Home > Articles > Programming > C#

  • Print
  • + Share This
Like this article? We recommend

Adding Type Constraints

The final element to discuss is constraints. Constraints are placed on classes or features and use the following syntax:

Where T : constraint_type

For example, anything we'd like to use in a using statement, such as a SqlDataReader, must implement IDisposable. This is because a using statement like this:

using(Form f = new Form()){...}

works just like a try..finally block by always cleaning up the created resource. This works quite simply by the CLR emitting a call to IDisposable.Dispose for the object created in the using statement. For instance, in the fragment a new Form is created, and before the using statement exits Form.Dispose is called.

To place a constraint on a generic class that ensures that the class implements IDisposable, we would add the predicate where T : IDisposable. Applied to our generic list in Listing 4, we would revise Listing 4 as shown in Listing 5.

Listing 5 Adding a constraint to the generic class to ensure that all values for T for our List<T> implement IDisposable.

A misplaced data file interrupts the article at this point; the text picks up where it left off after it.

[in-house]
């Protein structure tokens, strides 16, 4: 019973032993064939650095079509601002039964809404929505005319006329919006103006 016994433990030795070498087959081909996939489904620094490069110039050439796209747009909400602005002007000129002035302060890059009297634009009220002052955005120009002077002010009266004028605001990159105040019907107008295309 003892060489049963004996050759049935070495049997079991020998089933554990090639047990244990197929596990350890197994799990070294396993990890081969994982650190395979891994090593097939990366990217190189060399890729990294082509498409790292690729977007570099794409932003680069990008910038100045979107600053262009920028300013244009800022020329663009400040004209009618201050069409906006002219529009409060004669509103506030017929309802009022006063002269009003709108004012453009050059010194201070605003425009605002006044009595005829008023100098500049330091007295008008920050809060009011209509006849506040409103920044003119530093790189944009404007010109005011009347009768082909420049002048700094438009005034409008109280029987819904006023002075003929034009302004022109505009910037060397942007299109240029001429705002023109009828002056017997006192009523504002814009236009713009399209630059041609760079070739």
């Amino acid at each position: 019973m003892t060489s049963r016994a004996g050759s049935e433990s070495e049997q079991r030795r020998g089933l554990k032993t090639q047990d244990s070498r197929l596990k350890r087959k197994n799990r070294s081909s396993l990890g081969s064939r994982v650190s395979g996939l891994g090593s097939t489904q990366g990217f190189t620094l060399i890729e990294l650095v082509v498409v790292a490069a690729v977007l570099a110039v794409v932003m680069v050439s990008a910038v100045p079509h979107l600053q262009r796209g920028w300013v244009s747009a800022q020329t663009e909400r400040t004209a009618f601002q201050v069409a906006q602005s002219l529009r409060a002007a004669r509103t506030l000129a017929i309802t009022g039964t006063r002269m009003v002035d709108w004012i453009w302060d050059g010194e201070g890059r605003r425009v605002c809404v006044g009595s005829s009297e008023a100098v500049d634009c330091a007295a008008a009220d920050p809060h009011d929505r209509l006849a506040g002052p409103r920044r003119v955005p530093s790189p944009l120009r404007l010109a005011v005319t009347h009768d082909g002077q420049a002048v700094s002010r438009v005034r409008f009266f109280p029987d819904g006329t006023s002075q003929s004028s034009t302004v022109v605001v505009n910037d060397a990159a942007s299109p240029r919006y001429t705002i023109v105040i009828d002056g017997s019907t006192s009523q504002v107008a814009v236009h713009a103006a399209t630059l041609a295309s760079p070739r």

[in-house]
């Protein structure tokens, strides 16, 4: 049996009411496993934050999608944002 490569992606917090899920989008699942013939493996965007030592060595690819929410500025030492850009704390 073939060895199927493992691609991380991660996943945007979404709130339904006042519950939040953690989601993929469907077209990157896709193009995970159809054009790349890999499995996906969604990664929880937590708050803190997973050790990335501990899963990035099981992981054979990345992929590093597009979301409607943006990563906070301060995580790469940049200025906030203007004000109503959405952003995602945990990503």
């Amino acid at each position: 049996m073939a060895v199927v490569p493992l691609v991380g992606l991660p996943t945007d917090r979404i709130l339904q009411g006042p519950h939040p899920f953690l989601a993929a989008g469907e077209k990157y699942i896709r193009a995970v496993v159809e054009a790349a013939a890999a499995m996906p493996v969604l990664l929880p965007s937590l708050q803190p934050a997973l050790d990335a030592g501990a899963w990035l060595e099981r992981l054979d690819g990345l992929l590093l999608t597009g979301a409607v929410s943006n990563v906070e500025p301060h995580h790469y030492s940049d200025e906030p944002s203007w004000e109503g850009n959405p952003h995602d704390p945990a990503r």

using System;
using System.Collections;
using System.Text;

namespace Generics
{
    public class List<T> : CollectionBase where t : IDisposable
    {
        public List(){ }

        public T this[int index]
        {
            get { return (T)List[index]; }
            set { List[index] = value; }
        }

        public int Add(T value)
        {
            return List.Add(value);
        }
    }
}

Values for the where predicate can be classes, interfaces, structures, classes that implement a parameter-less public constructor, or classes that have a specific base class. Check out the help documentation for specifics.

  • + Share This
  • 🔖 Save To Your Account